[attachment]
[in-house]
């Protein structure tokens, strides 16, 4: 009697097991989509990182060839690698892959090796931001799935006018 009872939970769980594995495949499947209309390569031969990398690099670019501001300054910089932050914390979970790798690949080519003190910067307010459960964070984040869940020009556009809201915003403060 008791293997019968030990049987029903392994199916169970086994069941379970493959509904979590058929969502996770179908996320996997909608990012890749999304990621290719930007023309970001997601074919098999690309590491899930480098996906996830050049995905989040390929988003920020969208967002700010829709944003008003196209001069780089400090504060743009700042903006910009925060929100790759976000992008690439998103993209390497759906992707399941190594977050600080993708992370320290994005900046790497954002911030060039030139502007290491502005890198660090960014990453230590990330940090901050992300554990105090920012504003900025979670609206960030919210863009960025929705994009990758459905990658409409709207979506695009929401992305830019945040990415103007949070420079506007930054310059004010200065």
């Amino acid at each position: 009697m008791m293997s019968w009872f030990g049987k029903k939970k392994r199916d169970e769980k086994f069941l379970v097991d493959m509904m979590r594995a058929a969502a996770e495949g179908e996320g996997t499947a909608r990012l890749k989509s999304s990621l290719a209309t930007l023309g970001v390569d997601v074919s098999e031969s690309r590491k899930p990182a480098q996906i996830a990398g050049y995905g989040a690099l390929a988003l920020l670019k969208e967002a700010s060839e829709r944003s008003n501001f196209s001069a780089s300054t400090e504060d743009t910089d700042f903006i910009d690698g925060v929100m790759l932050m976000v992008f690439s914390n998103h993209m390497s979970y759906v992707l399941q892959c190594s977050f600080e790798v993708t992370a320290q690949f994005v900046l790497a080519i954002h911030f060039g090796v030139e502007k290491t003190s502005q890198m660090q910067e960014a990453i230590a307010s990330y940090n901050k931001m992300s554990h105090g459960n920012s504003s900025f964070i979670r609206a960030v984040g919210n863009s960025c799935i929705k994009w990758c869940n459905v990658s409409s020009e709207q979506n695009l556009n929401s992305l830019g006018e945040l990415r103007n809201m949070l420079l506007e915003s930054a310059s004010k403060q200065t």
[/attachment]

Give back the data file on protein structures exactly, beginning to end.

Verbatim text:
[in-house]
């Protein structure tokens, strides 16, 4: 009697097991989509990182060839690698892959090796931001799935006018 009872939970769980594995495949499947209309390569031969990398690099670019501001300054910089932050914390979970790798690949080519003190910067307010459960964070984040869940020009556009809201915003403060 008791293997019968030990049987029903392994199916169970086994069941379970493959509904979590058929969502996770179908996320996997909608990012890749999304990621290719930007023309970001997601074919098999690309590491899930480098996906996830050049995905989040390929988003920020969208967002700010829709944003008003196209001069780089400090504060743009700042903006910009925060929100790759976000992008690439998103993209390497759906992707399941190594977050600080993708992370320290994005900046790497954002911030060039030139502007290491502005890198660090960014990453230590990330940090901050992300554990105090920012504003900025979670609206960030919210863009960025929705994009990758459905990658409409709207979506695009929401992305830019945040990415103007949070420079506007930054310059004010200065």
């Amino acid at each position: 009697m008791m293997s019968w009872f030990g049987k029903k939970k392994r199916d169970e769980k086994f069941l379970v097991d493959m509904m979590r594995a058929a969502a996770e495949g179908e996320g996997t499947a909608r990012l890749k989509s999304s990621l290719a209309t930007l023309g970001v390569d997601v074919s098999e031969s690309r590491k899930p990182a480098q996906i996830a990398g050049y995905g989040a690099l390929a988003l920020l670019k969208e967002a700010s060839e829709r944003s008003n501001f196209s001069a780089s300054t400090e504060d743009t910089d700042f903006i910009d690698g925060v929100m790759l932050m976000v992008f690439s914390n998103h993209m390497s979970y759906v992707l399941q892959c190594s977050f600080e790798v993708t992370a320290q690949f994005v900046l790497a080519i954002h911030f060039g090796v030139e502007k290491t003190s502005q890198m660090q910067e960014a990453i230590a307010s990330y940090n901050k931001m992300s554990h105090g459960n920012s504003s900025f964070i979670r609206a960030v984040g919210n863009s960025c799935i929705k994009w990758c869940n459905v990658s409409s020009e709207q979506n695009l556009n929401s992305l830019g006018e945040l990415r103007n809201m949070l420079l506007e915003s930054a310059s004010k403060q200065t």